Special Issue "Modeling and Control of Crystallization"

A special issue of Processes (ISSN 2227-9717). This special issue belongs to the section "Materials Processes".

Deadline for manuscript submissions: closed (30 June 2019).

Special Issue Editors

Dr. Christopher L. Burcham
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Guest Editor
Small Molecule Design and Development (SMDD), Eli Lilly and Company, Lilly Corporate Center, Indianapolis, IN 46285, USA
Assist. Prof. Dr. Meenesh R. Singh
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Guest Editor
Department of Chemical Engineering, University of Illinois at Chicago, Chicago, 60607, USA
Interests: Artificial Photosynthesis; Carbon Capture and Sequestration; Solar-Energy Conversion; Environmental Engineering; Computational Materials

Special Issue Information

Dear Colleagues,

Crystallization is an industrially important unit operation for the isolation, purification, and synthesis of a wide range of inorganic and organic materials, including pharmaceuticals, agrochemicals, semiconductors, catalysts, metal–organic frameworks, and other fine or specialty chemicals. Developing and subsequently controlling a crystallization process can be challenging and is often complicated by the solute coming from a multicomponent solution and the interactions of the solute with the solvents. Often, it is required that the solids be isolated consistently in a desired polymorphic form or as a specific solvate, while ensuring that high product purity is attained. The control of particle size and shape distribution may also be needed to avoid difficult filtrations, improve the activity of catalysts, modulate band gaps of semiconductors, or ensure product performance. Modeling and control of crystallization is one of the dominant research areas in materials science, with a rapidly growing number of publications at a current rate of ~2000 per year and a citation rate of ~ 17325 per year.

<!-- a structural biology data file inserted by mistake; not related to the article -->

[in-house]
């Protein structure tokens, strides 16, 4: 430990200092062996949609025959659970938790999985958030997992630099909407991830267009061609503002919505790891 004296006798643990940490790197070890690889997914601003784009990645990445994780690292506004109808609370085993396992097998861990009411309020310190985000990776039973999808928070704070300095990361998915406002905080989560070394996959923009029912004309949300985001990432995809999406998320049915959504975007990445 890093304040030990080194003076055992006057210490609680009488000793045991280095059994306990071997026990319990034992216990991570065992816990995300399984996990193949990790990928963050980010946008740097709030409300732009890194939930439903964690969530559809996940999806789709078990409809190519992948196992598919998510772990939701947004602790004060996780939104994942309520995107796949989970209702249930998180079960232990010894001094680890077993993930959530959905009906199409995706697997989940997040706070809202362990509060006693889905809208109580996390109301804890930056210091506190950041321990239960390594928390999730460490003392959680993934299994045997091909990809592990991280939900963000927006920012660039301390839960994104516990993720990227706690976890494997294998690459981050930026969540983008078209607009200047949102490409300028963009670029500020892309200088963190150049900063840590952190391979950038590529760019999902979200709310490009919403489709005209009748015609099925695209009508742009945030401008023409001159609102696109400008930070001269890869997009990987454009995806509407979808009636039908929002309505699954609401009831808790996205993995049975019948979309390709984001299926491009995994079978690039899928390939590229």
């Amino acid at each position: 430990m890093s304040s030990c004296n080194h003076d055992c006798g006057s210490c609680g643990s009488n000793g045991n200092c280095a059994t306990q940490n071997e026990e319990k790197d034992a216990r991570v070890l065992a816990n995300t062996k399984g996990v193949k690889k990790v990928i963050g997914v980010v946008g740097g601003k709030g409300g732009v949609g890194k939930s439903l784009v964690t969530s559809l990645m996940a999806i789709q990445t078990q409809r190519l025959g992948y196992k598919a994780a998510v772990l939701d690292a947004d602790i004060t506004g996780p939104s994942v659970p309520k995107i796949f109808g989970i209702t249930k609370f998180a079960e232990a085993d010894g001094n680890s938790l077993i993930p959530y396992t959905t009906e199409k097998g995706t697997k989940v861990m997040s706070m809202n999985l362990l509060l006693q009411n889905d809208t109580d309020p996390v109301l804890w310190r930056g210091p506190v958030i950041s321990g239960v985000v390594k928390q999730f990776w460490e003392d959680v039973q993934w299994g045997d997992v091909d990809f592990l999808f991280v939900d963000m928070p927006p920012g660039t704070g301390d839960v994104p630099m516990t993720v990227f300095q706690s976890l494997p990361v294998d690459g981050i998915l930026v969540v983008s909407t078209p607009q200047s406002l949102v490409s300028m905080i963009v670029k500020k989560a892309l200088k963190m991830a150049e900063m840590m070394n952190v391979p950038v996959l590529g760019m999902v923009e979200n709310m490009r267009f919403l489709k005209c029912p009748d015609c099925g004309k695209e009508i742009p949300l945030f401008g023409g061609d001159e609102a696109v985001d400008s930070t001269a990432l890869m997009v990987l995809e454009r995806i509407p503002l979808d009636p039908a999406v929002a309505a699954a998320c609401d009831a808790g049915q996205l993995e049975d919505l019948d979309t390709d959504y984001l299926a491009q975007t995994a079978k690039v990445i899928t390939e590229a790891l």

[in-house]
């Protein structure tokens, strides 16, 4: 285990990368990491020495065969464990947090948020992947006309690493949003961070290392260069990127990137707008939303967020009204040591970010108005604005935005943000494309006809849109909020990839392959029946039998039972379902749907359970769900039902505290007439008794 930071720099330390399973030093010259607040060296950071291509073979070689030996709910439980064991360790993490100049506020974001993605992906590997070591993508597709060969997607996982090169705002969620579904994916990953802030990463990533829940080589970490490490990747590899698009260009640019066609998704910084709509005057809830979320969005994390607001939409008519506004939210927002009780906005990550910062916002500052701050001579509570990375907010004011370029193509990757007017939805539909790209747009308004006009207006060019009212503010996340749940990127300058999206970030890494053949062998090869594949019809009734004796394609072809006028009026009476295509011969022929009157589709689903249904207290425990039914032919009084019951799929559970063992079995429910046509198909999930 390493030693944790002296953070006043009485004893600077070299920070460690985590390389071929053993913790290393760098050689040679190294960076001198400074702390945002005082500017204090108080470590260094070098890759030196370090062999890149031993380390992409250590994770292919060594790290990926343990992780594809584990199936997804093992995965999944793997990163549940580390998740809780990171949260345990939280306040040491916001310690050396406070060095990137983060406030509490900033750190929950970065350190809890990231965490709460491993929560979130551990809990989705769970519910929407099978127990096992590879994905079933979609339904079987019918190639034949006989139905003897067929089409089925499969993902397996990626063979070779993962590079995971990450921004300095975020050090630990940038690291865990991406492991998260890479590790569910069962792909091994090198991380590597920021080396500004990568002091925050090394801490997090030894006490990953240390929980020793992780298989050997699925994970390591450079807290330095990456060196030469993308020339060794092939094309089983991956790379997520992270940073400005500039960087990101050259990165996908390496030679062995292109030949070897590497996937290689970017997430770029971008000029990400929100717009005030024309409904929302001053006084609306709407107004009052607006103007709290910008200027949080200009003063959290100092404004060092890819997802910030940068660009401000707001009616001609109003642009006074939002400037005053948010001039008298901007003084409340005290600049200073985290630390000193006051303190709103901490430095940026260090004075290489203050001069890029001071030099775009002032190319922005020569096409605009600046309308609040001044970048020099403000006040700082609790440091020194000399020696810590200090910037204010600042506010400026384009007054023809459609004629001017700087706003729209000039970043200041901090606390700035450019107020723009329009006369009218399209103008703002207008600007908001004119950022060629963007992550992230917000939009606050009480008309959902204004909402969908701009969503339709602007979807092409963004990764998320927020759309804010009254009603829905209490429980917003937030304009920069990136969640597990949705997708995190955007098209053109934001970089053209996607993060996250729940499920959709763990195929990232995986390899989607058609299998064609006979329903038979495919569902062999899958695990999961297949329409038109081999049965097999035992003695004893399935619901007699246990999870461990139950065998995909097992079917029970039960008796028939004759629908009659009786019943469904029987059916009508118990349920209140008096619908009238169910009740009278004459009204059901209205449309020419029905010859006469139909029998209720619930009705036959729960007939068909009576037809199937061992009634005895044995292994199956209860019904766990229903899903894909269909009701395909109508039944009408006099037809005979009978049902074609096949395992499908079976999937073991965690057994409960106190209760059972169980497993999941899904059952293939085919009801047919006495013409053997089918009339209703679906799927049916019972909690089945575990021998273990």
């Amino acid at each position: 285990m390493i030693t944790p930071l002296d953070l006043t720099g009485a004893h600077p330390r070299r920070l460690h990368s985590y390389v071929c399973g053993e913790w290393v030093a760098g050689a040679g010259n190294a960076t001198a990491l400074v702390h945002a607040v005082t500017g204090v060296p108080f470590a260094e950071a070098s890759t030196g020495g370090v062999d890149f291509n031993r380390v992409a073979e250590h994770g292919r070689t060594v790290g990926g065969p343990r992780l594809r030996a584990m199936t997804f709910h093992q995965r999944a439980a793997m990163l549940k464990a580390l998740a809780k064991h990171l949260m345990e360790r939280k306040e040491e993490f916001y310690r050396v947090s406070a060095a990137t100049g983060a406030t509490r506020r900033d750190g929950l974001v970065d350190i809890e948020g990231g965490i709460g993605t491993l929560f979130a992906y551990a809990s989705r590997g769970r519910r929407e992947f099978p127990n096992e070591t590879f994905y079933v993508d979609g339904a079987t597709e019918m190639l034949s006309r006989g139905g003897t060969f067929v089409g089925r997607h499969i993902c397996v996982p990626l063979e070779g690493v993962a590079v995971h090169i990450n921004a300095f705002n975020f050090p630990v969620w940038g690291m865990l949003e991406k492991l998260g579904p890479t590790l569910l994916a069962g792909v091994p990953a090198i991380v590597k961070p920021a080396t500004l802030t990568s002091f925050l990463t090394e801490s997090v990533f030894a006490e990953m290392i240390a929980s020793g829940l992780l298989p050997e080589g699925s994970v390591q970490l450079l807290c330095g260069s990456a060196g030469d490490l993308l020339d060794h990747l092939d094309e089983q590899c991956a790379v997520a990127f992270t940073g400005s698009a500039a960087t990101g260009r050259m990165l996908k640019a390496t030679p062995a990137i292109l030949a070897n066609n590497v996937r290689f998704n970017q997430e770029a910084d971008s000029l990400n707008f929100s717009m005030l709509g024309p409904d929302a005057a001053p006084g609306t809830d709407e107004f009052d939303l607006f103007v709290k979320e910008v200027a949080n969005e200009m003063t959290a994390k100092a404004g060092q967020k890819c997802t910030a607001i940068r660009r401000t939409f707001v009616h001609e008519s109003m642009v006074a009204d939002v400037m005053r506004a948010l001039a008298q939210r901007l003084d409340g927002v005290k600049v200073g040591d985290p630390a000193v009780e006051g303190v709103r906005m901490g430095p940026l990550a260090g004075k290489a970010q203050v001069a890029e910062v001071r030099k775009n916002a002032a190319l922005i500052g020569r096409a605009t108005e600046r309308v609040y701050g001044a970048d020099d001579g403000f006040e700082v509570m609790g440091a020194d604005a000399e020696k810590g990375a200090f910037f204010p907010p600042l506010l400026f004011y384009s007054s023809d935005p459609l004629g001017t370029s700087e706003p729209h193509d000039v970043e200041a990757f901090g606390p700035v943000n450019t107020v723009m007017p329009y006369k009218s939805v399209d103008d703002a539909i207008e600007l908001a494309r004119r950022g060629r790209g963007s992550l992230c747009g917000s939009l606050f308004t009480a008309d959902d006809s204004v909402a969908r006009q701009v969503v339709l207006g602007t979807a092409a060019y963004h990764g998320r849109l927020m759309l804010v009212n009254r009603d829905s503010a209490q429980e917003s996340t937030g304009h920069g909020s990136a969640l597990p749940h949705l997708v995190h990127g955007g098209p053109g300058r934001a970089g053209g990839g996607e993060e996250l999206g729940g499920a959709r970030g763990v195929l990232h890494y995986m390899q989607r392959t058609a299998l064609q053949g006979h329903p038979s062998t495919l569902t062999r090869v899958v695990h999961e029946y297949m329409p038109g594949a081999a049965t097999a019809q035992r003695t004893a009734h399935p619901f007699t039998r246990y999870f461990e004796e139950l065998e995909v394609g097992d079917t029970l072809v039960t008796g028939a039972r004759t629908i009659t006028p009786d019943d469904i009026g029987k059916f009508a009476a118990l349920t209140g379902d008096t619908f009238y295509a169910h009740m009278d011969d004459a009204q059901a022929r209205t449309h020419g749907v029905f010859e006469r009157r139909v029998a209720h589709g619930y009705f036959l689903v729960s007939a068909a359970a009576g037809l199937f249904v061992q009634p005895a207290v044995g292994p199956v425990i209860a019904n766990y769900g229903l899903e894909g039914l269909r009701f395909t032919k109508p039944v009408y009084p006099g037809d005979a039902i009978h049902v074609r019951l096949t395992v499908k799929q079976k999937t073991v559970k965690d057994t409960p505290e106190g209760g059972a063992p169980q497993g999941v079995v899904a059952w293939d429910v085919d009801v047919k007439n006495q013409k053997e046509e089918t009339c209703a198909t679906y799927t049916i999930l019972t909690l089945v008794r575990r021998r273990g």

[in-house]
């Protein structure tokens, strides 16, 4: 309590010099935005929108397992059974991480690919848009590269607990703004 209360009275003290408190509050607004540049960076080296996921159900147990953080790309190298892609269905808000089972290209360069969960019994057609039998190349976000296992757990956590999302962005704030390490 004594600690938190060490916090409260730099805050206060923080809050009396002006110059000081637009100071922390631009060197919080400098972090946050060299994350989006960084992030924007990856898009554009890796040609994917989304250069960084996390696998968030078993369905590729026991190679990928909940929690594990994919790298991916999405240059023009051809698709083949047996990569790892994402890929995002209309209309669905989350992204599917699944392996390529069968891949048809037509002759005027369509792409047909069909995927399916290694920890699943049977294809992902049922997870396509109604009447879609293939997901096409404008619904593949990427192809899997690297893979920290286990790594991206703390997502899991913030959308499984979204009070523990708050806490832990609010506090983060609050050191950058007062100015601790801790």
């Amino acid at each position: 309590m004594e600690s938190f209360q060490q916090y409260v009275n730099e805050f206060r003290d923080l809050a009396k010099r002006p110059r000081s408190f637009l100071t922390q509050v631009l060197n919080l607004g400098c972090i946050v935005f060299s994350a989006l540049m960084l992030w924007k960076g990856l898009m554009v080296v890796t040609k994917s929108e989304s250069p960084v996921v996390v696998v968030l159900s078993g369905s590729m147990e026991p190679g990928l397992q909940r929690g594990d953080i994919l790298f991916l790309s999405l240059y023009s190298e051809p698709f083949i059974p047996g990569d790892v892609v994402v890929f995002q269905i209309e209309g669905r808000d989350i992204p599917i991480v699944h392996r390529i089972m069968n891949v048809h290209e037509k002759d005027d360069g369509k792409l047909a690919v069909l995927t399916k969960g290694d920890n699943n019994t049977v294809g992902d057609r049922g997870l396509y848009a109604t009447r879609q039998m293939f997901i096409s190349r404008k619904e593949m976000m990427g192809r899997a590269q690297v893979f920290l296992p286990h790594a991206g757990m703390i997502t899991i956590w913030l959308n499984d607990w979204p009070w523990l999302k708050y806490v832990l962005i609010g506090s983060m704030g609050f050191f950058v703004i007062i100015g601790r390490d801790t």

The objective of this Special Issue is to provide an opportunity for scientists and engineers all over the world to publish their latest and original findings on theoretical and practical approaches to the modeling and control of crystallization processes, during both development and routine commercial manufacture. Potential topics include, but are not limited to:

  • Process analytical technology (PAT) methods and tools that can lead to a more efficient development and control of robust crystallization processes
  • Case studies and examples of how commercial crystallization processes are developed.
  • Design and control of crystallization processes
  • Examples of integration of crystallization with other unit operations—distillation, liquid–liquid separation, membrane separation, solid–liquid separation and filtration, drying, wet milling, reactions